Should the Bulls look to bring back Doug McDermott this offseason? He has had a great few years in Indiana and, with his floor spacing, Zach LaVine, Nikola Vučević and Patrick Williams would get even more room to operate. We also know how much AK values shooting. He has said it several times. --- Matt A.
The Bulls’ offseason plan: Sign all of the Pacers free agents. But I digress.
Good for McDermott, who averaged in double figures each of the past two seasons from his three in Indiana, where he looks to have found a home. It certainly sounds like the Pacers hope to re-sign him. And while any team always could add shooting, I’d place other free-agency needs as higher priorities.
I’m sorry, but I’m very disappointed with the new Bulls front office. When they were hired, they preached the importance of player development. However, every key young player entering the season (Lauri Markkanen, Wendell Carter Jr. and Coby White) all regressed this season. Then they hired Billy Donovan, who was a “sexy hire” and is definitely a better coach than Jim Boylen. However, his rotations are questionable at best and he has proven that he is not an elite NBA head coach. They subsequently drafted Patrick Williams, who has definitely shown promise. However, they passed on a more promising player in Tyrese Haliburton and reportedly never aggressively pursued moving up to draft LaMelo Ball. Most recently, they mortgaged the future by trading for Nikola Vučević, a very good offensive player who is a defensive liability and does not impact winning. I don’t believe they’ve made one shrewd move yet and appear content with having two complementary All-Stars lead the team to the play-in Tournament for the next two years. --- Dan B.
There’s no need to apologize for your opinion, which I’ve heard voiced from some other fans who have reached out to me. Let’s break down your points individually.
As for player development, both Donovan and Karnišovas were asked about this topic either down the stretch of the season or in their postseason news conferences. Both pointed to the growth of Williams and White and also talked about player development playing out on multiple levels. That understanding what goes into winning and off-court habits and developing a team culture and who fits in that play a role.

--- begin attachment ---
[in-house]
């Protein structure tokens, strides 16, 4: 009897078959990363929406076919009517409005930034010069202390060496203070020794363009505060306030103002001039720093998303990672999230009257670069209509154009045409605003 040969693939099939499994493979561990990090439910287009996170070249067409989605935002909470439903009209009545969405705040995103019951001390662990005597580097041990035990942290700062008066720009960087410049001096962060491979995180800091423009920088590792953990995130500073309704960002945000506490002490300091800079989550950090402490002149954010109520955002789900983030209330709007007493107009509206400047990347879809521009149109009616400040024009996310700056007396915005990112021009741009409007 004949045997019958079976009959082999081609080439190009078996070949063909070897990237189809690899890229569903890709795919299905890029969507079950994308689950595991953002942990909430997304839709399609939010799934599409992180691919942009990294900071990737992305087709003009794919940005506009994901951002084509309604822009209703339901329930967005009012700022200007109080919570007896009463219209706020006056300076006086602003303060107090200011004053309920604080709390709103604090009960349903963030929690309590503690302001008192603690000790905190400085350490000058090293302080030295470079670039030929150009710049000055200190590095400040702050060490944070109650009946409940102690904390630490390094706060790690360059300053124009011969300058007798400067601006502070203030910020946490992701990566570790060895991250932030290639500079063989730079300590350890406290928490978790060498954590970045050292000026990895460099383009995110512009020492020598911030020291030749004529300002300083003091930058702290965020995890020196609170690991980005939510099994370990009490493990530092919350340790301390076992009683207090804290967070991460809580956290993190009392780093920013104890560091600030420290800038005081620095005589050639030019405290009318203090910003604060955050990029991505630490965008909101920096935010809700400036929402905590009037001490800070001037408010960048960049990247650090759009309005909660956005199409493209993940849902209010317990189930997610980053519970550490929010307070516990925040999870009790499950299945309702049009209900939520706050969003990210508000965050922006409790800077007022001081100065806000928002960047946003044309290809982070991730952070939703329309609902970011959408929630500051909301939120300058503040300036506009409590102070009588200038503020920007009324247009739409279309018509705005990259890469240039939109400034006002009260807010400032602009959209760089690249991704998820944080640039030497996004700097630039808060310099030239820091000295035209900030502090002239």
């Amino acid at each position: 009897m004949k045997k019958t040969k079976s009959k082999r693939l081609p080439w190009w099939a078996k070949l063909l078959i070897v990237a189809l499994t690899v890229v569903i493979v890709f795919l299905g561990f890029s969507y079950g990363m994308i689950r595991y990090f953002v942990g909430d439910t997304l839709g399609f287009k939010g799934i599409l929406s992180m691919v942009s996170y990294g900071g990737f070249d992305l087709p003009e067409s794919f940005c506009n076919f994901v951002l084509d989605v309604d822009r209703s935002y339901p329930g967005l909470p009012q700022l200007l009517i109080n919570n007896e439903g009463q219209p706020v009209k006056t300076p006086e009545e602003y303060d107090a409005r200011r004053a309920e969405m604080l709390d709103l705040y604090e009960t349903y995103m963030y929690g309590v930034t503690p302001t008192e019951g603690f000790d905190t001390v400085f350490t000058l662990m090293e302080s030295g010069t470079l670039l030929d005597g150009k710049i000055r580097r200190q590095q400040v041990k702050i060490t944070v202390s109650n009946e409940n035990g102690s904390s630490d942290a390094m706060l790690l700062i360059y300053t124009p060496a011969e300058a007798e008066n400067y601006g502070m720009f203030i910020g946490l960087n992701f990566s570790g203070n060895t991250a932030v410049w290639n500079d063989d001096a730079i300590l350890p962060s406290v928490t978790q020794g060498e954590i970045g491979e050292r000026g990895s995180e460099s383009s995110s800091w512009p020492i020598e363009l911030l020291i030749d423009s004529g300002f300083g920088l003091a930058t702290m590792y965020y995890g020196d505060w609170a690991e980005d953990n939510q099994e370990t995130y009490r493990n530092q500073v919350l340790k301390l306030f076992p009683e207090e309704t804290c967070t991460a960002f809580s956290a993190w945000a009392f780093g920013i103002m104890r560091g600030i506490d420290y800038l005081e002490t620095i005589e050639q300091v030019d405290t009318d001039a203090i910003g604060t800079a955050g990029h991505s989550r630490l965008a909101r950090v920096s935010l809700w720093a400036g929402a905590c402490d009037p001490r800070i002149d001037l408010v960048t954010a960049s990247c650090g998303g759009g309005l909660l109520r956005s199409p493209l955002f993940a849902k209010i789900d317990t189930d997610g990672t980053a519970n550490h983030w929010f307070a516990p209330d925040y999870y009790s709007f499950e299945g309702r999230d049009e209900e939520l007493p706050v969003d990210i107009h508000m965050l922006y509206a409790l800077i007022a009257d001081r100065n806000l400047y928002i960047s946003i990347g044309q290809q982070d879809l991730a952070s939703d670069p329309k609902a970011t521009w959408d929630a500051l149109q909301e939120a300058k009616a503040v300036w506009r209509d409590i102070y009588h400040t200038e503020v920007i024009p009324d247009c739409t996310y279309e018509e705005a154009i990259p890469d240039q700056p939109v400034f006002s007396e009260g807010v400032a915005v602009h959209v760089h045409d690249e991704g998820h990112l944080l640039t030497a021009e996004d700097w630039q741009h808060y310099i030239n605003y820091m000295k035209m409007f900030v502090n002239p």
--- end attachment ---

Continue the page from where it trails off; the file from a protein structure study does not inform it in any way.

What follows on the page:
I’d agree that Carter and Markkanen regressed. But in the latter case, could Markkanen be a player who, similar to Daniel Gafford, finds a better fit and role elsewhere? The flip side argument is that perhaps if management had addressed the point guard position last offseason rather than signing Garrett Temple, perhaps Carter and Markkanen would have played better. But Williams and White are critical here. Both players clearly have been identified as core pieces by the new regime. Williams absolutely has to take an offensive jump next season. White has to continue building on the positive momentum with which he closed last season.
Haliburton and Ball both could have helped fill a specific need at point guard. Ball, in particular, looks like a future star. The Bulls would have had to trade up to No. 2 to get Ball and all my predraft intel at the time indicated that the Golden State Warriors were pretty set on keeping the pick and drafting James Wiseman. Drafts can’t be judged after one season. The Bulls believe Williams can be a two-way force for years.
The early returns from the Vučević acquisition underwhelmed, no doubt. While he played fantastically, the Bulls couldn’t even qualify for the play-in tournament. As written at the time of the trade, management isn’t done. Let’s see what moves are made to build out the roster around Vučević and LaVine, whose 11-game absence in the league’s health and safety protocols didn’t help, now that so many roster spots are available. You call Vučević and LaVine “complementary” All-Stars. By which I assume — which is always dangerous — you mean they’re not frontline All-Stars like a Kevin Durant or LeBron James. They’re still All-Stars. They’re still players other teams have to gameplan for to try to stop. LaVine authored one of the more efficient scoring seasons of recent memory. So there’s plenty of internal optimism that those two players represent a strong foundation for what’s next.
As for Donovan, players like and respect him. I always start there. They appreciate his transparent communication and ability to hold all players to the same standard. I personally have always felt that elite NBA coaches represent a short list. Donovan may not be that — he hasn’t won a title yet and does have some of his in-game decisions questioned — but he’d certainly land in that next tier right behind the elites. He garnered Coach of the Year consideration his final season with the Oklahoma City Thunder because of his ability to adapt to a new roster and new personnel and max out a young team, with a major assist from Chris Paul. Who was available last summer that you’d rather hire?
Overall, the first season with the new regime and management showed some improvement and optimism for the future but failed because they didn’t make the playoffs. So no apologies needed. Let’s see what comes next.